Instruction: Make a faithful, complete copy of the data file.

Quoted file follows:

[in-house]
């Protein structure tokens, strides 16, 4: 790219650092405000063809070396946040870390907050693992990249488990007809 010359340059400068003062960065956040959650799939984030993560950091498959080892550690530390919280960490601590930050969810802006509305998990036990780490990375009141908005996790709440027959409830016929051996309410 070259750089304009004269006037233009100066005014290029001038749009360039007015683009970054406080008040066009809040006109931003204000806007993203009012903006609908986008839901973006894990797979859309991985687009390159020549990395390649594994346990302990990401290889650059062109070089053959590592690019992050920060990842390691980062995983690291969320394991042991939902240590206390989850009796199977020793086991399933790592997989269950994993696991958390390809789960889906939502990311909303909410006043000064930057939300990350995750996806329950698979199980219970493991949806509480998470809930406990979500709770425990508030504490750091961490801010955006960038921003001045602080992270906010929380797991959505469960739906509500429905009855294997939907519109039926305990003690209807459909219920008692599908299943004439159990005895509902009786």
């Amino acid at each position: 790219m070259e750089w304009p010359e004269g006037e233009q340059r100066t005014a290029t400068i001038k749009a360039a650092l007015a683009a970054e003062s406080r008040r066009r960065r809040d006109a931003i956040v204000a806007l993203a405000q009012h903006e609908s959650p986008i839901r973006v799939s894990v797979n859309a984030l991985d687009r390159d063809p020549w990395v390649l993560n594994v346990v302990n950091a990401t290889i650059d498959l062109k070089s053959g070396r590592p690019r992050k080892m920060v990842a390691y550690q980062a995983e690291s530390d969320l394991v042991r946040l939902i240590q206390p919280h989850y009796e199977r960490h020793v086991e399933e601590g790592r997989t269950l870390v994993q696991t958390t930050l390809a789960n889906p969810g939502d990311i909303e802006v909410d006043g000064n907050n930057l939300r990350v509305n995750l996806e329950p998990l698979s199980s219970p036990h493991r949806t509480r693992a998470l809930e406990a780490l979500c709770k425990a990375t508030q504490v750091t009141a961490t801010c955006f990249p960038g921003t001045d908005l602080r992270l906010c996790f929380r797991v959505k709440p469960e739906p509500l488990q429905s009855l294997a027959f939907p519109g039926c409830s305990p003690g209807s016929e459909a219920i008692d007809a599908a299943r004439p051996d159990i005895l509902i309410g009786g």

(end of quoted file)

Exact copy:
[in-house]
């Protein structure tokens, strides 16, 4: 790219650092405000063809070396946040870390907050693992990249488990007809 010359340059400068003062960065956040959650799939984030993560950091498959080892550690530390919280960490601590930050969810802006509305998990036990780490990375009141908005996790709440027959409830016929051996309410 070259750089304009004269006037233009100066005014290029001038749009360039007015683009970054406080008040066009809040006109931003204000806007993203009012903006609908986008839901973006894990797979859309991985687009390159020549990395390649594994346990302990990401290889650059062109070089053959590592690019992050920060990842390691980062995983690291969320394991042991939902240590206390989850009796199977020793086991399933790592997989269950994993696991958390390809789960889906939502990311909303909410006043000064930057939300990350995750996806329950698979199980219970493991949806509480998470809930406990979500709770425990508030504490750091961490801010955006960038921003001045602080992270906010929380797991959505469960739906509500429905009855294997939907519109039926305990003690209807459909219920008692599908299943004439159990005895509902009786």
């Amino acid at each position: 790219m070259e750089w304009p010359e004269g006037e233009q340059r100066t005014a290029t400068i001038k749009a360039a650092l007015a683009a970054e003062s406080r008040r066009r960065r809040d006109a931003i956040v204000a806007l993203a405000q009012h903006e609908s959650p986008i839901r973006v799939s894990v797979n859309a984030l991985d687009r390159d063809p020549w990395v390649l993560n594994v346990v302990n950091a990401t290889i650059d498959l062109k070089s053959g070396r590592p690019r992050k080892m920060v990842a390691y550690q980062a995983e690291s530390d969320l394991v042991r946040l939902i240590q206390p919280h989850y009796e199977r960490h020793v086991e399933e601590g790592r997989t269950l870390v994993q696991t958390t930050l390809a789960n889906p969810g939502d990311i909303e802006v909410d006043g000064n907050n930057l939300r990350v509305n995750l996806e329950p998990l698979s199980s219970p036990h493991r949806t509480r693992a998470l809930e406990a780490l979500c709770k425990a990375t508030q504490v750091t009141a961490t801010c955006f990249p960038g921003t001045d908005l602080r992270l906010c996790f929380r797991v959505k709440p469960e739906p509500l488990q429905s009855l294997a027959f939907p519109g039926c409830s305990p003690g209807s016929e459909a219920i008692d007809a599908a299943r004439p051996d159990i005895l509902i309410g009786g």